UPDATE: Vivione Biosciences to Take Over Lab Space at Pine Bluff Arsenal

UPDATE: Vivione Biosciences to Take Over Lab Space at Pine Bluff Arsenal
Kevin Kuykendall, CEO of Vivione Biosciences, announced his firm's relocation to the Pine Bluff Arsenal on Tuesday. (Mike Pirnique)

WHITE HALL -- What Jefferson County officials believe will be the first of many high-tech companies to set up shop locally was formally introduced Tuesday at the Pine Bluff Arsenal.

Vivione Biosciences made official its move from Little Rock to the arsenal, where it is leasing about 2,000-SF of space to continue its commercialization of rapid-B technology, developed in partnership with the adjacent National Center for Toxicological Research.

NCTR is the U.S. Food & Drug Administration's primary research center, and in collaboration with Vivione its scientists have developed a diagnostic technology that can detect E. coli and other bacteria in food in a matter of minutes and hours as opposed to days or longer.

Officials think the technology has the potential to be life-changing. Vivione expects to grow quickly and eventually become the first physical client in Jefferson County's Bioplex technology park, which borders both the arsenal and NCTR. The firm employs six, with plans to hire five more high-tech positions soon and then begin hiring in increments every year.

Brian Umberson, Vivione's director of business development, was instrumental in the firm's relocation to the arsenal. He estimated building on 10 acres at the Bioplex site within a year and a half when the firm is ready to begin manufacturing product test kits. 

Umberson said Vivione worked a very "competitive rent" with the arsenal for what he called "world-class" lab space.

The arsenal, which completed the destruction of its chemical weapons stockpile in 2010, was eager to partner with private industry in areas that potentially complement its various missions, in this case its chemical and biological testing.

It is able to do so through the Arsenal Support Program Initiative, which affords U.S. military arsenals the authority and flexibility to promote the "commercial use of underutilized capacity at arsenal facilities."  

"This is a pioneering effort for us," said Larry Wright, civilian commander of the arsenal. "This is the first time we've ventured into applying that authority."

Col. Franz Amann, military commander of the post, cited the Vivione deal as a prime example that the arsenal is not going away just because its chemical stockpile did.

"This complements our capabilities in the chemical arena," he said of the Vivione move.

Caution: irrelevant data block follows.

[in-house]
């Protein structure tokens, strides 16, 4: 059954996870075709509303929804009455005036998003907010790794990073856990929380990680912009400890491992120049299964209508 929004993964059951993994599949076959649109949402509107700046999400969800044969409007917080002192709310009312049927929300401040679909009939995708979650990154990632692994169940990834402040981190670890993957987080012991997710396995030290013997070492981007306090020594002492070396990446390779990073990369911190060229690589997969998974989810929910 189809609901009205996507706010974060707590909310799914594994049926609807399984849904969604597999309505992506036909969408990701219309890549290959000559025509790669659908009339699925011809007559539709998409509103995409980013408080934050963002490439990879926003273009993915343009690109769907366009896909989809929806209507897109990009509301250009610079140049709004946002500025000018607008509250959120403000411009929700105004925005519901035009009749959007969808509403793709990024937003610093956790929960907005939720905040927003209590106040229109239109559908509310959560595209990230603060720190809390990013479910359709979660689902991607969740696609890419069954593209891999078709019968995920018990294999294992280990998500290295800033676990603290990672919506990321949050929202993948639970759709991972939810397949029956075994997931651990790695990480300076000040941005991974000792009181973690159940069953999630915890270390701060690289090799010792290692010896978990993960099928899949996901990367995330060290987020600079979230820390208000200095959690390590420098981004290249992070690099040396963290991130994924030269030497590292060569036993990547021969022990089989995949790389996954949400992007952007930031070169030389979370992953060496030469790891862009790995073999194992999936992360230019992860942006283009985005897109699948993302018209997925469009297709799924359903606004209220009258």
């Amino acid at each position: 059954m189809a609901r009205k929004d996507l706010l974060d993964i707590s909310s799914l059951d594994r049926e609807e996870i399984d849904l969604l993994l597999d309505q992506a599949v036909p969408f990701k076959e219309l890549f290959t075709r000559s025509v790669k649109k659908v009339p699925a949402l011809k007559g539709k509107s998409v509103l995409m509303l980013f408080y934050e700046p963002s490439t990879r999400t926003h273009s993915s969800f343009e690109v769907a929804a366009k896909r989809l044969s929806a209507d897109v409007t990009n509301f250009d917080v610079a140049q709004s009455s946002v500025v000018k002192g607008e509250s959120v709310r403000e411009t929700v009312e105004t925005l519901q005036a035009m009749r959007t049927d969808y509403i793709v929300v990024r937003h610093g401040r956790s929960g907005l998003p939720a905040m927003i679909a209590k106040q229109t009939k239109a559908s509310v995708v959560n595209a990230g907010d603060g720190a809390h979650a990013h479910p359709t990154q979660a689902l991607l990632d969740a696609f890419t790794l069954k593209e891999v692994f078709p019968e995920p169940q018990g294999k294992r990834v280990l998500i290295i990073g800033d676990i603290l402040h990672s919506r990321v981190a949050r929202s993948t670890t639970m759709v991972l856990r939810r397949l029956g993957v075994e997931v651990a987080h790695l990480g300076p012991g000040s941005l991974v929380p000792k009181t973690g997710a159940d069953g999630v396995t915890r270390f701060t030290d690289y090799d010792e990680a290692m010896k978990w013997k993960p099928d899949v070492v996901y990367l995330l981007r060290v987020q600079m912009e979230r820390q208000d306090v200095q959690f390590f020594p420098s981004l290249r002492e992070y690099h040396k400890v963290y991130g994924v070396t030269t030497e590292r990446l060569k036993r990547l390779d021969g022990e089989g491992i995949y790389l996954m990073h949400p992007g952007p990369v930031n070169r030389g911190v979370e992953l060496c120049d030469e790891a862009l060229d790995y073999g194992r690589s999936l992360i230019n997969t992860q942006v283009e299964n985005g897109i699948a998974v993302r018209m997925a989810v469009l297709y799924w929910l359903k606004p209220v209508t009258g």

The deal between Vivione and the arsenal will allow the government to cover its operational costs at the lab plus potentially collaborate. The arsenal maintains multiple missions (those related to its former chemical stockpile accounted for about half of its function) including testing equipment against chemical and biological weapons for the U.S. Army.

Vivione has previously worked under a cooperative research and development agreement (CRADA) with FDA at NCTR. Company and arsenal officials believe Vivione represents the first private firm to work under both a CRADA and an ASPI with the government.

Jefferson County officials welcomed the announcement as a culmination of their work to pass a sales tax increase in 2011 to provide incentive funds to help attract a firm like Vivione. The county pitched in $73,000 through its public Economic Development Corporation (EDC) while the Arkansas Economic Development Commission kicked in $292,000.

Lou Ann Nisbitt, president and CEO of the nonprofit Economic Development Alliance (EDA) of Jefferson County, worked with Umberson for more than a year to make the move happen. She sees the Vivione move as the first drop that will eventually lead to a steady stream of companies relocating and being created in Jefferson County.

"NCTR can act like an incubator, this lab at the arsenal can act as an incubator," she said. "The sales tax was the last piece of the puzzle that gave us the tools to do this."

Nisbitt said the jobs Vivione creates -- directly and indirectly -- will be high-paying, high-tech positions.

Vivione, formerly known as Litmus Rapid-B, last year began its collaboration with NCTR to commercialize research conducted at the facility, which borders the arsenal.

Vivione CEO Kevin Kuykendall, subject of this week's Arkansas Business Executive Q&A, credited the partnership of several entities that helped make the move possible, including AEDC, EDC, EDA and the Pine Bluff Regional Chamber of Commerce.

"I've worked with companies from all over the country, and this is the first state I've ever seen where multiple organizations came together in an economic development way," he said. "Pine Bluff Arsenal is a world-class facility that will allow us to take the next step."

That next step, Kuykendall believes, is a technology that could "revolutionize the world."

"Literally, this has a chance to save lives," he said.

State and local officials are confident the relocation of Vivione to the arsenal, its planned expansion to the Bioplex and its continued collaboration with NCTR has the chance to greatly improve lives in a region that now lives in the shadow of Little Rock and northwest Arkansas in terms of economic development.

After all, it wasn't that long ago when Pine Bluff arguably held status as Arkansas' second city, where the likes of Elvis Presley and Bob Hope played the Pine Bluff Convention Center.

The road back could begin with Vivione's move to the arsenal.

"Vivione is a great anchor to start a biotechnology trend in Jefferson County," said EDC chairman George Makris.